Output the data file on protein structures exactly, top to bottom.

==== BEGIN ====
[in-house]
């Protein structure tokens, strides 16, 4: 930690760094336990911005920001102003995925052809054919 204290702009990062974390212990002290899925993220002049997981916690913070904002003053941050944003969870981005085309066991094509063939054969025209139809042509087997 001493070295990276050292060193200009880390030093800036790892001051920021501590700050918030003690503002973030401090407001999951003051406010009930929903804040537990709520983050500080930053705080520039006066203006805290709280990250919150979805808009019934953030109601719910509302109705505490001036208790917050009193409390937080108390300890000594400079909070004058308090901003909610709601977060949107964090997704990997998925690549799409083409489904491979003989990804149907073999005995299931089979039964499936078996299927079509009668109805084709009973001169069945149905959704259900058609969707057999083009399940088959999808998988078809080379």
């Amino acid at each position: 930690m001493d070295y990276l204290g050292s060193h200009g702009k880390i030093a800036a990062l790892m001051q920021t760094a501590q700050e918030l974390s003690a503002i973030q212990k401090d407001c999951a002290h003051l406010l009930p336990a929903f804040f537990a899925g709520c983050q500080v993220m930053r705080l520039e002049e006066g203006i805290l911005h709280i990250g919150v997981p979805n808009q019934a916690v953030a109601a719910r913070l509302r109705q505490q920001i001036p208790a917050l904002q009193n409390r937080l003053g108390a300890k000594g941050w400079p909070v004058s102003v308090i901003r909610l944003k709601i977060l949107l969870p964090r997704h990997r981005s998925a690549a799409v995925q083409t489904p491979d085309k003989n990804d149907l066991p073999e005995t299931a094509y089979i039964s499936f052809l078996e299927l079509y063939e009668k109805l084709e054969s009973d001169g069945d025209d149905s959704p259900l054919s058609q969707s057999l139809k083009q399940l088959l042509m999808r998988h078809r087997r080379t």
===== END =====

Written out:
[in-house]
């Protein structure tokens, strides 16, 4: 930690760094336990911005920001102003995925052809054919 204290702009990062974390212990002290899925993220002049997981916690913070904002003053941050944003969870981005085309066991094509063939054969025209139809042509087997 001493070295990276050292060193200009880390030093800036790892001051920021501590700050918030003690503002973030401090407001999951003051406010009930929903804040537990709520983050500080930053705080520039006066203006805290709280990250919150979805808009019934953030109601719910509302109705505490001036208790917050009193409390937080108390300890000594400079909070004058308090901003909610709601977060949107964090997704990997998925690549799409083409489904491979003989990804149907073999005995299931089979039964499936078996299927079509009668109805084709009973001169069945149905959704259900058609969707057999083009399940088959999808998988078809080379």
């Amino acid at each position: 930690m001493d070295y990276l204290g050292s060193h200009g702009k880390i030093a800036a990062l790892m001051q920021t760094a501590q700050e918030l974390s003690a503002i973030q212990k401090d407001c999951a002290h003051l406010l009930p336990a929903f804040f537990a899925g709520c983050q500080v993220m930053r705080l520039e002049e006066g203006i805290l911005h709280i990250g919150v997981p979805n808009q019934a916690v953030a109601a719910r913070l509302r109705q505490q920001i001036p208790a917050l904002q009193n409390r937080l003053g108390a300890k000594g941050w400079p909070v004058s102003v308090i901003r909610l944003k709601i977060l949107l969870p964090r997704h990997r981005s998925a690549a799409v995925q083409t489904p491979d085309k003989n990804d149907l066991p073999e005995t299931a094509y089979i039964s499936f052809l078996e299927l079509y063939e009668k109805l084709e054969s009973d001169g069945d025209d149905s959704p259900l054919s058609q969707s057999l139809k083009q399940l088959l042509m999808r998988h078809r087997r080379t």